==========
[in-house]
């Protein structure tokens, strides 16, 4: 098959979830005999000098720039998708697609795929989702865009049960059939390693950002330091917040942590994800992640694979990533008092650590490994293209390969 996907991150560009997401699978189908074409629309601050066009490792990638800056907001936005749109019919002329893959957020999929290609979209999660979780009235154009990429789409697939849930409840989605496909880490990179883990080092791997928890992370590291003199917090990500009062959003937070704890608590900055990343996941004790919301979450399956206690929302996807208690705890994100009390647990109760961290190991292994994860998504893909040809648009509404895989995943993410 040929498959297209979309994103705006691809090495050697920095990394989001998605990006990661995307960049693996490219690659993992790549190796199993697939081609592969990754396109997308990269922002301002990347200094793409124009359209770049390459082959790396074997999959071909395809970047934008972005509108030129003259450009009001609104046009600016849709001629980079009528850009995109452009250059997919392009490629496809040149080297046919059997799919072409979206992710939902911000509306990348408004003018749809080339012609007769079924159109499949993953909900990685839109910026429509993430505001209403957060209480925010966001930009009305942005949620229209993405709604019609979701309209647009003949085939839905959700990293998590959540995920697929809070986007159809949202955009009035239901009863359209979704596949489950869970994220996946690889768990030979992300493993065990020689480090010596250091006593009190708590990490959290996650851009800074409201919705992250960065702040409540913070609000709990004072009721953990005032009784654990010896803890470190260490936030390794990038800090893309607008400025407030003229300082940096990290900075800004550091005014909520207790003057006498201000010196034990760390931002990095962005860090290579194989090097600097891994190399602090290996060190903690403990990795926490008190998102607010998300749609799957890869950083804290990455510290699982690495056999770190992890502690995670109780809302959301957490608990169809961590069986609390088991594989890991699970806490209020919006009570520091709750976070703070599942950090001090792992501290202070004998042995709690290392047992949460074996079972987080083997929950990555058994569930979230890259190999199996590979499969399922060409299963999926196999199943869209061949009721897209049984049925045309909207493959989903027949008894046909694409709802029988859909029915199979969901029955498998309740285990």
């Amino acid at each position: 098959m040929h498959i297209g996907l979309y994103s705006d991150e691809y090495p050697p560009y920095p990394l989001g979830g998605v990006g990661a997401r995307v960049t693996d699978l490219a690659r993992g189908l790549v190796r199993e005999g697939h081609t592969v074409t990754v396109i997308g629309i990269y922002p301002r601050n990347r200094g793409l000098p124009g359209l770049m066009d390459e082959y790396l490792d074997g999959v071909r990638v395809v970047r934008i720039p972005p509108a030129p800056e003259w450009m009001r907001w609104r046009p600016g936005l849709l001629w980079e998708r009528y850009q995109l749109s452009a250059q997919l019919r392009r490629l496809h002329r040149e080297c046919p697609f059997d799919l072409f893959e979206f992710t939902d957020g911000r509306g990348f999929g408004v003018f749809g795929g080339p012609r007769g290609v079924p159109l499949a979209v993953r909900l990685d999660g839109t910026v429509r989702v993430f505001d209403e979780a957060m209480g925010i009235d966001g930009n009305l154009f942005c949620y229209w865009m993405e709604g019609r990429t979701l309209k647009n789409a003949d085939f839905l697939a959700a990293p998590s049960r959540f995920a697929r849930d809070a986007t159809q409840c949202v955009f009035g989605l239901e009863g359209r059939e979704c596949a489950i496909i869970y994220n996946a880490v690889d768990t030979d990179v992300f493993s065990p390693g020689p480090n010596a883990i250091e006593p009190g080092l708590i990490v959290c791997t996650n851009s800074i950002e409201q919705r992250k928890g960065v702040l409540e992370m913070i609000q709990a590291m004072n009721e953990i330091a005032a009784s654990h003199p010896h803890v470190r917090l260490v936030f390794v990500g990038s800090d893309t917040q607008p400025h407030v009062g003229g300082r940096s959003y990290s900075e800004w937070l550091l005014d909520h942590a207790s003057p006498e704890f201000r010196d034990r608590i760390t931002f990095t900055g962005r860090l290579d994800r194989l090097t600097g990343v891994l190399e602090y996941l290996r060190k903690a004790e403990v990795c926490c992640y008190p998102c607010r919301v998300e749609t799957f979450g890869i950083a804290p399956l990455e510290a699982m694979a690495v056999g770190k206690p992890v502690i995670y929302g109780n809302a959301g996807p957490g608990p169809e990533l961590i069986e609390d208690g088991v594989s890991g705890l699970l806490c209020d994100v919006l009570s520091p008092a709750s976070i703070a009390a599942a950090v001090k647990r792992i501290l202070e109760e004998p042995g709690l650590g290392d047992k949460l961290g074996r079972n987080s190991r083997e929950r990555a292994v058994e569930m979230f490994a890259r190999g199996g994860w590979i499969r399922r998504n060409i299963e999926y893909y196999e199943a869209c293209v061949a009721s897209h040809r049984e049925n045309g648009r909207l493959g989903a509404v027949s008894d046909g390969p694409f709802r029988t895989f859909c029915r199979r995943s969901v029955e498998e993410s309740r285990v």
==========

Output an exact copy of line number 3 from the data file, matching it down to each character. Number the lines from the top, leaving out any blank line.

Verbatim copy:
């Amino acid at each position: 098959m040929h498959i297209g996907l979309y994103s705006d991150e691809y090495p050697p560009y920095p990394l989001g979830g998605v990006g990661a997401r995307v960049t693996d699978l490219a690659r993992g189908l790549v190796r199993e005999g697939h081609t592969v074409t990754v396109i997308g629309i990269y922002p301002r601050n990347r200094g793409l000098p124009g359209l770049m066009d390459e082959y790396l490792d074997g999959v071909r990638v395809v970047r934008i720039p972005p509108a030129p800056e003259w450009m009001r907001w609104r046009p600016g936005l849709l001629w980079e998708r009528y850009q995109l749109s452009a250059q997919l019919r392009r490629l496809h002329r040149e080297c046919p697609f059997d799919l072409f893959e979206f992710t939902d957020g911000r509306g990348f999929g408004v003018f749809g795929g080339p012609r007769g290609v079924p159109l499949a979209v993953r909900l990685d999660g839109t910026v429509r989702v993430f505001d209403e979780a957060m209480g925010i009235d966001g930009n009305l154009f942005c949620y229209w865009m993405e709604g019609r990429t979701l309209k647009n789409a003949d085939f839905l697939a959700a990293p998590s049960r959540f995920a697929r849930d809070a986007t159809q409840c949202v955009f009035g989605l239901e009863g359209r059939e979704c596949a489950i496909i869970y994220n996946a880490v690889d768990t030979d990179v992300f493993s065990p390693g020689p480090n010596a883990i250091e006593p009190g080092l708590i990490v959290c791997t996650n851009s800074i950002e409201q919705r992250k928890g960065v702040l409540e992370m913070i609000q709990a590291m004072n009721e953990i330091a005032a009784s654990h003199p010896h803890v470190r917090l260490v936030f390794v990500g990038s800090d893309t917040q607008p400025h407030v009062g003229g300082r940096s959003y990290s900075e800004w937070l550091l005014d909520h942590a207790s003057p006498e704890f201000r010196d034990r608590i760390t931002f990095t900055g962005r860090l290579d994800r194989l090097t600097g990343v891994l190399e602090y996941l290996r060190k903690a004790e403990v990795c926490c992640y008190p998102c607010r919301v998300e749609t799957f979450g890869i950083a804290p399956l990455e510290a699982m694979a690495v056999g770190k206690p992890v502690i995670y929302g109780n809302a959301g996807p957490g608990p169809e990533l961590i069986e609390d208690g088991v594989s890991g705890l699970l806490c209020d994100v919006l009570s520091p008092a709750s976070i703070a009390a599942a950090v001090k647990r792992i501290l202070e109760e004998p042995g709690l650590g290392d047992k949460l961290g074996r079972n987080s190991r083997e929950r990555a292994v058994e569930m979230f490994a890259r190999g199996g994860w590979i499969r399922r998504n060409i299963e999926y893909y196999e199943a869209c293209v061949a009721s897209h040809r049984e049925n045309g648009r909207l493959g989903a509404v027949s008894d046909g390969p694409f709802r029988t895989f859909c029915r199979r995943s969901v029955e498998e993410s309740r285990v």